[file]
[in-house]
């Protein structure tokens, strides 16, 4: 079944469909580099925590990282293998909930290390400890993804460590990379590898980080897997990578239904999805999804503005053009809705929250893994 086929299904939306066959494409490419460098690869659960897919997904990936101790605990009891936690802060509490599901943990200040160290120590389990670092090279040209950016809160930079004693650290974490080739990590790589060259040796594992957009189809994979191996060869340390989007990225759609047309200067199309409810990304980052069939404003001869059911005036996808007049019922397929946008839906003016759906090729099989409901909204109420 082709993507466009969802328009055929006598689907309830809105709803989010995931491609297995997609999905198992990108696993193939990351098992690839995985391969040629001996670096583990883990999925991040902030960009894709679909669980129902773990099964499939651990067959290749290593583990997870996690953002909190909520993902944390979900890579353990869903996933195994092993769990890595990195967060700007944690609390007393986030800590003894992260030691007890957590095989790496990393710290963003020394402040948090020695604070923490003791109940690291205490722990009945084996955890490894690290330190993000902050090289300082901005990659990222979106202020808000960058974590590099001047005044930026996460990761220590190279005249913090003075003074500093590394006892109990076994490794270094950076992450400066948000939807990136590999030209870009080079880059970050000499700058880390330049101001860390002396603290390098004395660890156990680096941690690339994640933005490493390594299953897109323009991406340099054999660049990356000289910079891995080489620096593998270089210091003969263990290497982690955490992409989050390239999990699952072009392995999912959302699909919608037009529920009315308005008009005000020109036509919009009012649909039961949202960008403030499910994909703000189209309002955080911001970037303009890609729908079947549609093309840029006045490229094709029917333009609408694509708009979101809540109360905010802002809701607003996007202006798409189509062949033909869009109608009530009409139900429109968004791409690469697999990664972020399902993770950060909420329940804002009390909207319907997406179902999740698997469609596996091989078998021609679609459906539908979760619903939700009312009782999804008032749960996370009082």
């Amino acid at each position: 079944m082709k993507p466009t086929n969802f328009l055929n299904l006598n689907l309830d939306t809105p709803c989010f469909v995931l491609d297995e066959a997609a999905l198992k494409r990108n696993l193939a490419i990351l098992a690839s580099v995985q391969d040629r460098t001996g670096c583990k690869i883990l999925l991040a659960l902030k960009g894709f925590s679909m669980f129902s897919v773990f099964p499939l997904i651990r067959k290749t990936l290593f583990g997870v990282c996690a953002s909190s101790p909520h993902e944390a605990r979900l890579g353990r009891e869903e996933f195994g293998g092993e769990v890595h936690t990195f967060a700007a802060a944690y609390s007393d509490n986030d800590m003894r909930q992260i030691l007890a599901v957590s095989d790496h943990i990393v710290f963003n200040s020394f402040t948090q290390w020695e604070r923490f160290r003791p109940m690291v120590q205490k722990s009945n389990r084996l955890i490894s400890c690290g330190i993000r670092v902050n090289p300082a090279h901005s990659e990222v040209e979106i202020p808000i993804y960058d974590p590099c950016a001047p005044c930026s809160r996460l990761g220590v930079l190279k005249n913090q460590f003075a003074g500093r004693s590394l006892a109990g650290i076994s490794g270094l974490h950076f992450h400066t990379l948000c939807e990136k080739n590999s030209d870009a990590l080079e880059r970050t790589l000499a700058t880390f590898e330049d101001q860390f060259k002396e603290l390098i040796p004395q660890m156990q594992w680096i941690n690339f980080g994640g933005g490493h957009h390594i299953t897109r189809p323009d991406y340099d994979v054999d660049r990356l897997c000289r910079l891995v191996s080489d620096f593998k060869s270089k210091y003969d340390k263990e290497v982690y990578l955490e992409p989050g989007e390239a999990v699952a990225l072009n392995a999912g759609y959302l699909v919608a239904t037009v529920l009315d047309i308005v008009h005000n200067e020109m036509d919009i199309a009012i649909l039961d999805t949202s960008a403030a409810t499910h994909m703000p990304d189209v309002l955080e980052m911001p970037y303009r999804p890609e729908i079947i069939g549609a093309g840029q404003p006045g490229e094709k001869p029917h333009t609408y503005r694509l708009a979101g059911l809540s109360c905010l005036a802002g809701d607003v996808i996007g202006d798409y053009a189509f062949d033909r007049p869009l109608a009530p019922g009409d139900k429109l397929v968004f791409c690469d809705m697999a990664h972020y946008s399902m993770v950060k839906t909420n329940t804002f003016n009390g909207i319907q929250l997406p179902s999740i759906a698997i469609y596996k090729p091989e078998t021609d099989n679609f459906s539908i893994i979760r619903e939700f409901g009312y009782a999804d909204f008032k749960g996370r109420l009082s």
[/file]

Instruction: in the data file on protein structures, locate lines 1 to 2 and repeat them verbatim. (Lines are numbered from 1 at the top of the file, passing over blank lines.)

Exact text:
[in-house]
């Protein structure tokens, strides 16, 4: 079944469909580099925590990282293998909930290390400890993804460590990379590898980080897997990578239904999805999804503005053009809705929250893994 086929299904939306066959494409490419460098690869659960897919997904990936101790605990009891936690802060509490599901943990200040160290120590389990670092090279040209950016809160930079004693650290974490080739990590790589060259040796594992957009189809994979191996060869340390989007990225759609047309200067199309409810990304980052069939404003001869059911005036996808007049019922397929946008839906003016759906090729099989409901909204109420 082709993507466009969802328009055929006598689907309830809105709803989010995931491609297995997609999905198992990108696993193939990351098992690839995985391969040629001996670096583990883990999925991040902030960009894709679909669980129902773990099964499939651990067959290749290593583990997870996690953002909190909520993902944390979900890579353990869903996933195994092993769990890595990195967060700007944690609390007393986030800590003894992260030691007890957590095989790496990393710290963003020394402040948090020695604070923490003791109940690291205490722990009945084996955890490894690290330190993000902050090289300082901005990659990222979106202020808000960058974590590099001047005044930026996460990761220590190279005249913090003075003074500093590394006892109990076994490794270094950076992450400066948000939807990136590999030209870009080079880059970050000499700058880390330049101001860390002396603290390098004395660890156990680096941690690339994640933005490493390594299953897109323009991406340099054999660049990356000289910079891995080489620096593998270089210091003969263990290497982690955490992409989050390239999990699952072009392995999912959302699909919608037009529920009315308005008009005000020109036509919009009012649909039961949202960008403030499910994909703000189209309002955080911001970037303009890609729908079947549609093309840029006045490229094709029917333009609408694509708009979101809540109360905010802002809701607003996007202006798409189509062949033909869009109608009530009409139900429109968004791409690469697999990664972020399902993770950060909420329940804002009390909207319907997406179902999740698997469609596996091989078998021609679609459906539908979760619903939700009312009782999804008032749960996370009082």